MANILA, Philippines – Harbour Centre Port Terminal Inc. (HCPTI), the operator of Manila North Harbor, is pumping in close to P200 million to improve the efficiency of the 79-hectare Harbour Centre port complex to serve as an alternative to the congested ports of Manila.
HCPTI chairman and chief executive officer Reghis Romero II said the company is upgrading its facilities and equipment to become a viable alternative to ease the gridlock and the flow of goods in the Port of Manila.
“With the expansion of its existing infrastructure, upgrading of its computer systems, acquisition of new equipment and maintaining its ISO certification, HCPTI is now ready to rise to a new and greater challenge – to ease congestion, modernize so that we can develop more room for growth,” Romero said.
He pointed out that HCPTI is currently embarking on a dredging project to expand the capacity of its port to accommodate more ships and increase the volume of bulk cargoes needed by industries.
To do that, he said HCPTI is fabricating a bulk conveyor system and expanding its storage containment facility to accommodate more cargo.
According to him, the company also provided new cargo handling equipment to ensure better handling capacity:
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“For faster bulk handling, HCPTI has acquired 15 tonner forklifts and more will be delivered within the year. HCPTI is also introducing the latest technological innovations to help its customers track their cargoes as well as ensure smooth operations in the port for both clients and management,” he added.
Likewise, he said additional CCTV and other electronic security devices were installed and a quick response security team is on full-time duty, 24/7.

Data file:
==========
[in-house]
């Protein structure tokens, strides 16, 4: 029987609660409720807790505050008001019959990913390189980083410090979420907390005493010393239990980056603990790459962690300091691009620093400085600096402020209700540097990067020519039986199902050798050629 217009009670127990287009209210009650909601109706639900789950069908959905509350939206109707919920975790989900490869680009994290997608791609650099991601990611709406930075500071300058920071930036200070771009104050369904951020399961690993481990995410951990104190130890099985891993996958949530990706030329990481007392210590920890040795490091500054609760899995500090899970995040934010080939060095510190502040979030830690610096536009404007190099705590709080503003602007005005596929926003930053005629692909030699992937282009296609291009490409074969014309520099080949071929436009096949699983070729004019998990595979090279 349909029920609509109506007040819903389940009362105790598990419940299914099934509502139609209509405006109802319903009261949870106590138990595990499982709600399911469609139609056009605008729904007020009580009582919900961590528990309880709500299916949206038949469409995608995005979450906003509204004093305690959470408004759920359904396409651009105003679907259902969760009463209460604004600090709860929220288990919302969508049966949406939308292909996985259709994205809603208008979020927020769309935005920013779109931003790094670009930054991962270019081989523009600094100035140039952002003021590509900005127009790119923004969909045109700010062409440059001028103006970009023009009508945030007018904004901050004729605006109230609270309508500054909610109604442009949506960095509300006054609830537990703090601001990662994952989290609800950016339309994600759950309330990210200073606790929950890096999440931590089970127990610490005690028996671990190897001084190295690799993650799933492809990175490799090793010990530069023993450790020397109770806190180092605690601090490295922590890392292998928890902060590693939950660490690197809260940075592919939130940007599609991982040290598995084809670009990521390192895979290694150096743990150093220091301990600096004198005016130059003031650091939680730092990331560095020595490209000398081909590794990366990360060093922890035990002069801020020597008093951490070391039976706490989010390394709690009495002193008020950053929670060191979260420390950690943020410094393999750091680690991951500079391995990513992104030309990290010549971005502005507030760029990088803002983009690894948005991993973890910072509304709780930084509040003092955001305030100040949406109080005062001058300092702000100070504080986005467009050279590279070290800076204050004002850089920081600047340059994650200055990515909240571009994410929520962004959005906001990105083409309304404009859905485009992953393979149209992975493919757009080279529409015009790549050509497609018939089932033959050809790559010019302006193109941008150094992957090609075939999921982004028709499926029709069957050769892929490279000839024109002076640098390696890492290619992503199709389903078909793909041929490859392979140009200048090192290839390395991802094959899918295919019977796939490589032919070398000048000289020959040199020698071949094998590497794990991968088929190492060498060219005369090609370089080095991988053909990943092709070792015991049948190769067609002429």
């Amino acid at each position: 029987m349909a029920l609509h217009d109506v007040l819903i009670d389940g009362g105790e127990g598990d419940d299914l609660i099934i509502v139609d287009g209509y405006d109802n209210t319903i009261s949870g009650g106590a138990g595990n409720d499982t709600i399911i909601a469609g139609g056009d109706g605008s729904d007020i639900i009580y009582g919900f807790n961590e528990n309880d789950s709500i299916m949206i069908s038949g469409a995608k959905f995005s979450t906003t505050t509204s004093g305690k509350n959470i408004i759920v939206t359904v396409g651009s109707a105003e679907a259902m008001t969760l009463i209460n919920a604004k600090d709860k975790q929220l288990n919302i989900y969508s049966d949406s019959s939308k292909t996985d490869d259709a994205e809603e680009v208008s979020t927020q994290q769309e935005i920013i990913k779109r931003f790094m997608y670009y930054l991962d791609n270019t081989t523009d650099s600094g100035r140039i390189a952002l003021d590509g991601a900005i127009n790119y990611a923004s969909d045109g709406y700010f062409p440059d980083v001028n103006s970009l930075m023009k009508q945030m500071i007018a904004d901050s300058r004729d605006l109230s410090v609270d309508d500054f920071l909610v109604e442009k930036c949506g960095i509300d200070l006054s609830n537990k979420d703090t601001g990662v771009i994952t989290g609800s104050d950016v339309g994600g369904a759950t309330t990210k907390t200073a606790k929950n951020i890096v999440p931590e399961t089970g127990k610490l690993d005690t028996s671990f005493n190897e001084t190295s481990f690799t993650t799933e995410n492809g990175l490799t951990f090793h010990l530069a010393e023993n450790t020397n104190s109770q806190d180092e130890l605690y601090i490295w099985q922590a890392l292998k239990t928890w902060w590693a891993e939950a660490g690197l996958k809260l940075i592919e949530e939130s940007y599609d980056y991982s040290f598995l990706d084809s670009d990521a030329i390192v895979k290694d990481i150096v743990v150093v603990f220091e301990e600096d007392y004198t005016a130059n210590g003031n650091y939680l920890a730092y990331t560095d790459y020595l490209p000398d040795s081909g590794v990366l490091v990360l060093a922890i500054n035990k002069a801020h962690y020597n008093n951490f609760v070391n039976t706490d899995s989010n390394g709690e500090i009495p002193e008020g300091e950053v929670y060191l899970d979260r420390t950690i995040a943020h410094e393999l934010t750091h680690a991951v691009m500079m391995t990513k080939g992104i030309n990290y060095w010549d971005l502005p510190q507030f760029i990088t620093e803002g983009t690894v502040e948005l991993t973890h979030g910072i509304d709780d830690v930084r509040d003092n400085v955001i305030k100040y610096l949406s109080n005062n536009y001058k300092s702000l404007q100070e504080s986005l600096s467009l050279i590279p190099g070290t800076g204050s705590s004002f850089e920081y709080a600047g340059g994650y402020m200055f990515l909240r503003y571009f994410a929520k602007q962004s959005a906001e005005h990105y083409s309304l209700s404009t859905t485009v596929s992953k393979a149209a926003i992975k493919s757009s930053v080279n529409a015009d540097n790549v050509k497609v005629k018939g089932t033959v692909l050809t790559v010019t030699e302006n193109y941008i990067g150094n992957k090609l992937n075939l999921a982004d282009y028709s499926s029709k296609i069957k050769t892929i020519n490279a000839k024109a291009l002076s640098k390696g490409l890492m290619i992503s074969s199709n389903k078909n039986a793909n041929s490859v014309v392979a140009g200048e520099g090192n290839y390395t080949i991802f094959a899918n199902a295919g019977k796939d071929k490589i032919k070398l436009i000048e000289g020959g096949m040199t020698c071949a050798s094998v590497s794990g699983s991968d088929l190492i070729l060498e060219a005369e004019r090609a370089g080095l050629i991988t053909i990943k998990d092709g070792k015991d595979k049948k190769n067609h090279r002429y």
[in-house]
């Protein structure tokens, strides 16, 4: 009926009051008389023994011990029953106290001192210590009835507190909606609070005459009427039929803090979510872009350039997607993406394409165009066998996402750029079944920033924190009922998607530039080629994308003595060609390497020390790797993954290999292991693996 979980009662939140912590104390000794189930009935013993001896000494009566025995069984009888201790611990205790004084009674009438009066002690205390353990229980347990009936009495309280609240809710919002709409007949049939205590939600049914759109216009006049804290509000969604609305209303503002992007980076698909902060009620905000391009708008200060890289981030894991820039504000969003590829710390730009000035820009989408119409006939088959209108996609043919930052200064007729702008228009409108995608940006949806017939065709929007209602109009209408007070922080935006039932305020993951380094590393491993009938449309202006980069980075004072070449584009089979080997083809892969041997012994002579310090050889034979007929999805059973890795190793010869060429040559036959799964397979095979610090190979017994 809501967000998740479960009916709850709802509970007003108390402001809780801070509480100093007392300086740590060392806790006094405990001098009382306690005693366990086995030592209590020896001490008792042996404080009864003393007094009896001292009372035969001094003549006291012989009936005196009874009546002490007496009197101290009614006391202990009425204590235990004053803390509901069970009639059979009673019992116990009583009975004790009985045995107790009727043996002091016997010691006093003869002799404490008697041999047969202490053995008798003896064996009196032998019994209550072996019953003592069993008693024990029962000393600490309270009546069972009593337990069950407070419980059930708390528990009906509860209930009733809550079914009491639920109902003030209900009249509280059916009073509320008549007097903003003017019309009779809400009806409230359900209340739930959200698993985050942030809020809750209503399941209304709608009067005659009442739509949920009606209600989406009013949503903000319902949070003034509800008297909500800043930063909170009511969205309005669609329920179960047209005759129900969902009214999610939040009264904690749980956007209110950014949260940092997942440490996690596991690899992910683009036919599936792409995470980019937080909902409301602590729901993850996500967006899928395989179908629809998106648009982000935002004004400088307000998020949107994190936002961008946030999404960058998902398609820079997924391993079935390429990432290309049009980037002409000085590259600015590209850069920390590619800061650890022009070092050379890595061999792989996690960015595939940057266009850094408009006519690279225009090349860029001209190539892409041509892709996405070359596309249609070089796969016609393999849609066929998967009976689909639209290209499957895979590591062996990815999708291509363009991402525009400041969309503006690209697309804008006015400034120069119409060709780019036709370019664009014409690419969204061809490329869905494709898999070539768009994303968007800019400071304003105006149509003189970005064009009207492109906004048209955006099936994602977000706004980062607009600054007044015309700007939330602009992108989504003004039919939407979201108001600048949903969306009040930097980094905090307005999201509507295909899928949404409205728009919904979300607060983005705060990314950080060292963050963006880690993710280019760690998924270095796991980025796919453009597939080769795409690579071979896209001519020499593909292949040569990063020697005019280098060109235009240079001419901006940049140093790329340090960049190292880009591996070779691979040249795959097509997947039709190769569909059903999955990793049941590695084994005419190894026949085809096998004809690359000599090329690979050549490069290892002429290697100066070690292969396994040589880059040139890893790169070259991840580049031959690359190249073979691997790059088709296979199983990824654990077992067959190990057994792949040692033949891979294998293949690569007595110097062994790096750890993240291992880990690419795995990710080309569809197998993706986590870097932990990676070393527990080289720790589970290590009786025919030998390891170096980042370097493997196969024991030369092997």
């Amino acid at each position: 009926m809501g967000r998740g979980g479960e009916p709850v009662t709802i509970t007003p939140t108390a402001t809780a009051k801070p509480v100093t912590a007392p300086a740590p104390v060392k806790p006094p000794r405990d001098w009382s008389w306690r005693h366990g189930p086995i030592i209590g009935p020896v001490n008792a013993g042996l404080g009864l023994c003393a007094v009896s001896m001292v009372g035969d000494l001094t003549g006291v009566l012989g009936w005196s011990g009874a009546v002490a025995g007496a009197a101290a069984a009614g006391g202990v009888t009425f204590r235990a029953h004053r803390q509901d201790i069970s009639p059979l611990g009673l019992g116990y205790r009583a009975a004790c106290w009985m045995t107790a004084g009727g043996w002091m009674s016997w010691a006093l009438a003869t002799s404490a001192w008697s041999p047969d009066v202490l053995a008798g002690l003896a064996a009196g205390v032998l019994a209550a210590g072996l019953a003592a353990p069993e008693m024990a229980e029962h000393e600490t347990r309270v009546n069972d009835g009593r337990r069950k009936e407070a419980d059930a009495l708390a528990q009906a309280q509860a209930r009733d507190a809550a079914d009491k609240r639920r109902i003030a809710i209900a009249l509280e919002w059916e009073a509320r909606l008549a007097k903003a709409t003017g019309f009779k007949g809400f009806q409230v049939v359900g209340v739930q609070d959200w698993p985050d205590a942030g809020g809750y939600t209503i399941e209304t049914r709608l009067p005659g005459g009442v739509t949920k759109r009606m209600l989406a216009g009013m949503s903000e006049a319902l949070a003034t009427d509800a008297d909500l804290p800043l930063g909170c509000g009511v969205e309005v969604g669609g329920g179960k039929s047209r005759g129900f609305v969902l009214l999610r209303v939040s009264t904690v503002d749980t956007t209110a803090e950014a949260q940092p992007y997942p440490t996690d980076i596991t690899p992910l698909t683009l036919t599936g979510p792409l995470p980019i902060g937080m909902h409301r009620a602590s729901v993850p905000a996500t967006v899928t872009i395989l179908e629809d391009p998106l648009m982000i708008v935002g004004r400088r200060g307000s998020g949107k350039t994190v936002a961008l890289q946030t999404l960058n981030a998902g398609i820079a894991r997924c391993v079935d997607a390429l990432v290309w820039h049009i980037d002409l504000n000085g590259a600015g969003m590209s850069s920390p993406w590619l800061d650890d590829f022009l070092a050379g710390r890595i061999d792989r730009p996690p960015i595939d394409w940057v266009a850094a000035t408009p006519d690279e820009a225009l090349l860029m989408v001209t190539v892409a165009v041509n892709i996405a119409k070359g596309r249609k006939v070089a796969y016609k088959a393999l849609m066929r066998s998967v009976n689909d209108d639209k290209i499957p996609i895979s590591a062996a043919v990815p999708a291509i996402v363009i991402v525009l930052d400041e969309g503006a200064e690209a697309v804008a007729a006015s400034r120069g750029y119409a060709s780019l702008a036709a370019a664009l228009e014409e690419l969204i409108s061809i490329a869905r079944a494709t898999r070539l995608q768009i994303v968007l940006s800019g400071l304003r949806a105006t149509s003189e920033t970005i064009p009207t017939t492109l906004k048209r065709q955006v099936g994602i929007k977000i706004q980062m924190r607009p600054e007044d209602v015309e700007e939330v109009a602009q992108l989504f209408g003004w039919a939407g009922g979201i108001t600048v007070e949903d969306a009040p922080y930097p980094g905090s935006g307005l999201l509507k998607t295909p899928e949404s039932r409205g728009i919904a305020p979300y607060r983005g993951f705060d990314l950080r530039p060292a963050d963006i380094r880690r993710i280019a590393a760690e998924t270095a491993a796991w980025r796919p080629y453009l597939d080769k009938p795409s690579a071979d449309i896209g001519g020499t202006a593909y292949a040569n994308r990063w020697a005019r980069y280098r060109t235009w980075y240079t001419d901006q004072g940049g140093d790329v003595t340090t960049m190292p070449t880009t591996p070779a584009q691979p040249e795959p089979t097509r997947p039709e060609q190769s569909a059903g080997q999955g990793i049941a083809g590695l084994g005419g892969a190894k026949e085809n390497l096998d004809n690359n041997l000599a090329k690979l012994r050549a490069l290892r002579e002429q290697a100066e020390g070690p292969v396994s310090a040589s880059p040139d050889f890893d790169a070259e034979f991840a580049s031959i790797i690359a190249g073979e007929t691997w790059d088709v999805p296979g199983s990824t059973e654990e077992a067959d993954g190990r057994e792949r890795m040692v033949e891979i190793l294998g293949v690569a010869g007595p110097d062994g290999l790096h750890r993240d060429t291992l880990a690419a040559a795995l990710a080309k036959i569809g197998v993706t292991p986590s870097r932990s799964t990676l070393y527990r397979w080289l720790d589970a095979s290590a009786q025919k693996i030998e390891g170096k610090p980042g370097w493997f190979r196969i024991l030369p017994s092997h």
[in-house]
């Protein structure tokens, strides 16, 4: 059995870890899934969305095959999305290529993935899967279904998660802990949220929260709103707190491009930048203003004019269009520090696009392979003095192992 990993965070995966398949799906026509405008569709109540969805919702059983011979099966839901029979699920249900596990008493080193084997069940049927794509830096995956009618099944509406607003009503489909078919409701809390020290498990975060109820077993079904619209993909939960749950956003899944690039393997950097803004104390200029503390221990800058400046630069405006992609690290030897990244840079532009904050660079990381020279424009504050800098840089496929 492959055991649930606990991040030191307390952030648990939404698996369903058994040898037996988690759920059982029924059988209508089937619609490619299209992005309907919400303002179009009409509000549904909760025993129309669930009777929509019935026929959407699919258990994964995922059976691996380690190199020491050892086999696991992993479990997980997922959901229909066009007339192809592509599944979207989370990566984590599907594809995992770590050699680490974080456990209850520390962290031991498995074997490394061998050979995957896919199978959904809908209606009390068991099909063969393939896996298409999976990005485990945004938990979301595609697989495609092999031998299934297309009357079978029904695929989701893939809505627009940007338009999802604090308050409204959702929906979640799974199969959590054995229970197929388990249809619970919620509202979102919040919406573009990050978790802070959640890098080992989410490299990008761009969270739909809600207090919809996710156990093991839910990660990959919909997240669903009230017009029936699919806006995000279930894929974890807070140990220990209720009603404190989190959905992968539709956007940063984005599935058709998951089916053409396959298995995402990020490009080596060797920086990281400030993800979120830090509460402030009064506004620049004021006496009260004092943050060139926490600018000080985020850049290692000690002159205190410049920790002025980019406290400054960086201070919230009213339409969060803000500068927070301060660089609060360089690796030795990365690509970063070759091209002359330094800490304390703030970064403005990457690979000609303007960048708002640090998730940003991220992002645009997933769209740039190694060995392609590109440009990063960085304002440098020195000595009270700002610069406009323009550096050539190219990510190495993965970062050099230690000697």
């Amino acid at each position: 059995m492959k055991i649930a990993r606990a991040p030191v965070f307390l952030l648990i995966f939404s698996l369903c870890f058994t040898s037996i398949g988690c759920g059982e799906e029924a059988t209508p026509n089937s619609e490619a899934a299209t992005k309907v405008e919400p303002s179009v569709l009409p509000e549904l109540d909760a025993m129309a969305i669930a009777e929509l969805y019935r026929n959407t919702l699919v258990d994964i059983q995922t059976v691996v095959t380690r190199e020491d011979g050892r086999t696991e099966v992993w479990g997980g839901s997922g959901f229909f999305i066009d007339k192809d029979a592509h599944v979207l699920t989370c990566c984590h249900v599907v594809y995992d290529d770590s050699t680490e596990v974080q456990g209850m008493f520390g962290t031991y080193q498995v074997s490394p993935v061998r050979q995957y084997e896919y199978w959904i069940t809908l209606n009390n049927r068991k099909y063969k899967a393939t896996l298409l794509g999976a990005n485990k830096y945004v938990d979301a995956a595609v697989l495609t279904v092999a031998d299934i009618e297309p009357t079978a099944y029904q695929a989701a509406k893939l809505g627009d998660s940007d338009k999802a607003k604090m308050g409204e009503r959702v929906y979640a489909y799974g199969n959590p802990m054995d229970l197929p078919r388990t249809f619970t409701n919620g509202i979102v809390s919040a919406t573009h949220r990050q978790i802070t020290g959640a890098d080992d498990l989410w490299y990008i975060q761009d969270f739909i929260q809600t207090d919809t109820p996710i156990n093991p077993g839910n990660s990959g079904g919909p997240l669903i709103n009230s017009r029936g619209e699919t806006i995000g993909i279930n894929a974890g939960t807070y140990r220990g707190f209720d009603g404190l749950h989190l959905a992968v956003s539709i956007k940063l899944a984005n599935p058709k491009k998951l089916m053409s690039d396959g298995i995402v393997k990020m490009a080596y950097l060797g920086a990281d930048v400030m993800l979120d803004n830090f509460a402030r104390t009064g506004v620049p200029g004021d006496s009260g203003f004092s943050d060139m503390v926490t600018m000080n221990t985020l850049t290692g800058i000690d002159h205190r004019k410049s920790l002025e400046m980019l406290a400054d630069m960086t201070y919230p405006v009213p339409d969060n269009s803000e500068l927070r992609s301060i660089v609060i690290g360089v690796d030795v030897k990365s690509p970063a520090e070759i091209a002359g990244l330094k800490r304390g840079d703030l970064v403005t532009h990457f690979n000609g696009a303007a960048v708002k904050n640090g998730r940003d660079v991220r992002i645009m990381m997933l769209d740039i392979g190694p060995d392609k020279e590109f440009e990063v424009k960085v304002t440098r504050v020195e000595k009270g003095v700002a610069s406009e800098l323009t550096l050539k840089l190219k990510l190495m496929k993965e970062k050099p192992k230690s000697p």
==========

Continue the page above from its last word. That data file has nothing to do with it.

“We consider it our responsibility to blaze the trail in making port efficiency possible by upgrading facilities and equipment for faster turn-around time, clockwork cargo handling, pilferage-free transfers and storage, A1 security system and highly-professional processes within HCPT; it is our gesture of support in finding solutions (to port congestion),” he said.
Port congestion has caused import growth to dive in May to June this year.
The decrease began in February, when cargo trucks were banned from roads between 5 a.m. and 9 p.m. to address mounting traffic problems in Metro Manila.
In a bid to ease the throttled Manila port, the city government opened a “trade lane” into the port area that is always open. The move eased the backlog of containers for loading and unloading – but the congestion woes continued as haulers face long waiting lines for their turn.
Authorities have urged shipping firms to use under-utilized seaports like Batangas and Subic, and opened yards in economic zones where empty containers can be moved.